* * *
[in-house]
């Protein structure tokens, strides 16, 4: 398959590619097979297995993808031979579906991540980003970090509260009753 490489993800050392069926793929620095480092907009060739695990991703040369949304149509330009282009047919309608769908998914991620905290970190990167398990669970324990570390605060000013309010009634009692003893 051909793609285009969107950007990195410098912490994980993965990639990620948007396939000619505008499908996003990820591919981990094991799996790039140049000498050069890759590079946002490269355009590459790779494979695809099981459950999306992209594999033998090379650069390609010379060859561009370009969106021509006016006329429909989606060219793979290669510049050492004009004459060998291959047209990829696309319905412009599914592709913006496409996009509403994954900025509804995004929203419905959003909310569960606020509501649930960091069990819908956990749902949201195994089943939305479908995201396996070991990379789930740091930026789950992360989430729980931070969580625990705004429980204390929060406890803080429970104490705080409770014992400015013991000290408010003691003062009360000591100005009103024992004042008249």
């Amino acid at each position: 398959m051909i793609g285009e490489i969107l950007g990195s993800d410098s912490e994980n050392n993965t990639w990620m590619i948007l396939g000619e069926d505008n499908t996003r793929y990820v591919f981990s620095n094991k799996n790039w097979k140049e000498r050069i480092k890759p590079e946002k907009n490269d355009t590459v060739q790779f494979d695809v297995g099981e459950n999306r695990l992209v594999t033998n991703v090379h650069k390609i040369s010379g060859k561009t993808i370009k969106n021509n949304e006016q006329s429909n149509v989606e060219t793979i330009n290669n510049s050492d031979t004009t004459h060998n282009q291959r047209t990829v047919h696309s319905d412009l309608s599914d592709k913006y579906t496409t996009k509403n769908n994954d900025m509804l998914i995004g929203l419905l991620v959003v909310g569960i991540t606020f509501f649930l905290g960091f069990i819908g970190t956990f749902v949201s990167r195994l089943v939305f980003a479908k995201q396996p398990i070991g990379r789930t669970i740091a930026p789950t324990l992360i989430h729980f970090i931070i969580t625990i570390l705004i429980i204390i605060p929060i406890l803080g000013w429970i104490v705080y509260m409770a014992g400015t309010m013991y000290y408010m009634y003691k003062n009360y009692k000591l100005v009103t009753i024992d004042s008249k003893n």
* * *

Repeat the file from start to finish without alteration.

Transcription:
[in-house]
């Protein structure tokens, strides 16, 4: 398959590619097979297995993808031979579906991540980003970090509260009753 490489993800050392069926793929620095480092907009060739695990991703040369949304149509330009282009047919309608769908998914991620905290970190990167398990669970324990570390605060000013309010009634009692003893 051909793609285009969107950007990195410098912490994980993965990639990620948007396939000619505008499908996003990820591919981990094991799996790039140049000498050069890759590079946002490269355009590459790779494979695809099981459950999306992209594999033998090379650069390609010379060859561009370009969106021509006016006329429909989606060219793979290669510049050492004009004459060998291959047209990829696309319905412009599914592709913006496409996009509403994954900025509804995004929203419905959003909310569960606020509501649930960091069990819908956990749902949201195994089943939305479908995201396996070991990379789930740091930026789950992360989430729980931070969580625990705004429980204390929060406890803080429970104490705080409770014992400015013991000290408010003691003062009360000591100005009103024992004042008249």
């Amino acid at each position: 398959m051909i793609g285009e490489i969107l950007g990195s993800d410098s912490e994980n050392n993965t990639w990620m590619i948007l396939g000619e069926d505008n499908t996003r793929y990820v591919f981990s620095n094991k799996n790039w097979k140049e000498r050069i480092k890759p590079e946002k907009n490269d355009t590459v060739q790779f494979d695809v297995g099981e459950n999306r695990l992209v594999t033998n991703v090379h650069k390609i040369s010379g060859k561009t993808i370009k969106n021509n949304e006016q006329s429909n149509v989606e060219t793979i330009n290669n510049s050492d031979t004009t004459h060998n282009q291959r047209t990829v047919h696309s319905d412009l309608s599914d592709k913006y579906t496409t996009k509403n769908n994954d900025m509804l998914i995004g929203l419905l991620v959003v909310g569960i991540t606020f509501f649930l905290g960091f069990i819908g970190t956990f749902v949201s990167r195994l089943v939305f980003a479908k995201q396996p398990i070991g990379r789930t669970i740091a930026p789950t324990l992360i989430h729980f970090i931070i969580t625990i570390l705004i429980i204390i605060p929060i406890l803080g000013w429970i104490v705080y509260m409770a014992g400015t309010m013991y000290y408010m009634y003691k003062n009360y009692k000591l100005v009103t009753i024992d004042s008249k003893n």